Stereo and Accessory Wiring 1969 and later VW Beetle and Super Beetle

This technique allows accessories to power on when the key is inserted and stay on until key is removed.  Plus a headlight warning buzzer can be substituted for the key-in buzzer very easily. You will need a 12v automotive relay, some wire and and way to connect everything.  A working voltmeter will make life easier.


For 1969 and on Standard Beetles and pre 1974 Super Beetles:

  1. Locate the T1 connector (joins one wire to one wire) near the fuse panel (between speedometer and back of fuse panel) that joins a gray/black wire to the brown/blue (or possibly brown/green) wire to the door switch.  If you can not locate this connection (wires are jacked or spray painted), you can look at the back of your ignition switch and find the small brown/blue or gray/black wire and trace it through the under dash sheet metal to the connector.  This is connected to the SU terminal on the ignition switch.

  2. Disconnect the wires and reconnect the wire coming from the ignition switch (brown/blue in mine possibly gray/black in others) to terminal 86 on your relay.  This will disable your "key in" buzzer function.  If you would like to keep the key in buzzer feature, you will need leave the gray/black  and brown/blue wires connected and splice into it (you may need to use a diode to isolate the buzzer ground).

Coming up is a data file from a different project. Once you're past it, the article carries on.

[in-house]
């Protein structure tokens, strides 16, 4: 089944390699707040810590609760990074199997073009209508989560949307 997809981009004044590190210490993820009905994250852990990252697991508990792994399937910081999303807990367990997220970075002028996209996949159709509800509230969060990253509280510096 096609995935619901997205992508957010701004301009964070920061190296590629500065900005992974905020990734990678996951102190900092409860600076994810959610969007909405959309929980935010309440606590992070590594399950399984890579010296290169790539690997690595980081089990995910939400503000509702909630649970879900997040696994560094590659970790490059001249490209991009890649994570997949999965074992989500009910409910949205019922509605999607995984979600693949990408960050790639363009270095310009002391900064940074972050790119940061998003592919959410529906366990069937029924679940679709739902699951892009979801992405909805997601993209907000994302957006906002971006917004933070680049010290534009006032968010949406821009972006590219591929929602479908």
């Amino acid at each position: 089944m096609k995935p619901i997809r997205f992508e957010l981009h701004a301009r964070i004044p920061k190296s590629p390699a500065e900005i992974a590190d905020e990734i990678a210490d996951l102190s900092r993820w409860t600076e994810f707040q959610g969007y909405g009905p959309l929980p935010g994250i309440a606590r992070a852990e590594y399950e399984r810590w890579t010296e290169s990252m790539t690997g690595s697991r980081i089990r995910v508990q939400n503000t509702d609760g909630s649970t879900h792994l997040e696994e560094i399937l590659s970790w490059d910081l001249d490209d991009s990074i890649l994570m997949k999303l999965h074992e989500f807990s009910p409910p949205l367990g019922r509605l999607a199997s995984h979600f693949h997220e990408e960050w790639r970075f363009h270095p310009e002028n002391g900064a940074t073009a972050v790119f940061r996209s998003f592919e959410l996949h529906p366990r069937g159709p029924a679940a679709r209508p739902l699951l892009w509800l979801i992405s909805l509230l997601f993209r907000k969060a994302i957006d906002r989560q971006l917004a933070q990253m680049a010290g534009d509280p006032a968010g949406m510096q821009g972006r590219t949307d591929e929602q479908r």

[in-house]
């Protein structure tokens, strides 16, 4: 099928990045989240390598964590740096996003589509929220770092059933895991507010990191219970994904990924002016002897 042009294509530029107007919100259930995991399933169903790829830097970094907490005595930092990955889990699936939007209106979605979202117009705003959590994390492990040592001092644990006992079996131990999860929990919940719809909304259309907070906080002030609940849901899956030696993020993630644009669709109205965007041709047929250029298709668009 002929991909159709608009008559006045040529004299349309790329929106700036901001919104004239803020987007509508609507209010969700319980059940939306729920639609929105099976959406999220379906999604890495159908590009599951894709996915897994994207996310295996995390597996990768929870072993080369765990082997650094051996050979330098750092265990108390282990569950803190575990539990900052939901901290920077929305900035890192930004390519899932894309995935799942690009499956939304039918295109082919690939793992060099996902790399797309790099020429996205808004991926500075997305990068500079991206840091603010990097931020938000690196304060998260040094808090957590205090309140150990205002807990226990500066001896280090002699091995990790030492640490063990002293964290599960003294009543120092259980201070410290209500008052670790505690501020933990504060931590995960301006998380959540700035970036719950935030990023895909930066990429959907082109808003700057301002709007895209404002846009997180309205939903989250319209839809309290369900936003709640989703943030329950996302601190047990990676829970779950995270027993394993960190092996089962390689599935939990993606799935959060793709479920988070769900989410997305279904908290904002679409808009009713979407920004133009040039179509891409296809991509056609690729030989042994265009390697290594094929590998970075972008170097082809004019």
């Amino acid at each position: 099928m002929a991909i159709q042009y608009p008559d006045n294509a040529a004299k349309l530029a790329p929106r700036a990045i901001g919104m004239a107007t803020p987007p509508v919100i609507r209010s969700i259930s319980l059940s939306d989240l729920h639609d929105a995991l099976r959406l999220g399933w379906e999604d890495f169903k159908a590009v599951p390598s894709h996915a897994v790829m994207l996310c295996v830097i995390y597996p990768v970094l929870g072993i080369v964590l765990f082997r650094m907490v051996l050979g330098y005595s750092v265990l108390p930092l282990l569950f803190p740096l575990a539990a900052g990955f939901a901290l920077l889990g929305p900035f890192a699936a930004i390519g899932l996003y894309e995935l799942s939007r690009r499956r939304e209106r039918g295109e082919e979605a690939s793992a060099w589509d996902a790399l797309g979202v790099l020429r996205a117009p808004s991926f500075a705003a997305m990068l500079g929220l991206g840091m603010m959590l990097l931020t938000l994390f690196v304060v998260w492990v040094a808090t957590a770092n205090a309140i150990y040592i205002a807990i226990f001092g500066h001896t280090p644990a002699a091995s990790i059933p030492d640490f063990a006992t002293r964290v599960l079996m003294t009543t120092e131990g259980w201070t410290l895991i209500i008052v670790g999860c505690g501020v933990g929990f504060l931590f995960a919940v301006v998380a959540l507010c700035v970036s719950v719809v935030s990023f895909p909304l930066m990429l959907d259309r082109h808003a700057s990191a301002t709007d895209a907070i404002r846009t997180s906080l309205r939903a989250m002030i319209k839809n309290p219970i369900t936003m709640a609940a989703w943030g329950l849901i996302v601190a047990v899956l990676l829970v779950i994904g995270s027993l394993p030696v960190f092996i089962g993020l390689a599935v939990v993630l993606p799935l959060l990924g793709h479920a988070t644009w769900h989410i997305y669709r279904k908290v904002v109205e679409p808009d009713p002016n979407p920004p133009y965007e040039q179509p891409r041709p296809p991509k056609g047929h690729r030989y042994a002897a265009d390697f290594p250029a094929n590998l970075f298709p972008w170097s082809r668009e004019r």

3. Connect the 30 and 85 terminals to an "always on" fuse or use a wire from the battery with an inline fuse.

  4. Connect terminal 87 to your accessories

  5. Terminal 87a is not used






  6. You can also connect a dash voltmeter to the relay so that you can monitor your battery while using your accessories.

  7. If you find that the wire going to the ignition switch isn't grounding when you place your key in the ignition, you may need to check and repair/replace/install a new coupling ground.  This can be done by running a wire between two adjacent bolts on the coupling or between the sleeve bolts on both sides of the coupling.  This may also be why your horn isn't working.

  8. For an optional headlight warning buzzer when you open the door

    1. Ground the remaining wire from the T1 connector (brown/green or gray/black) that goes to the buzzer.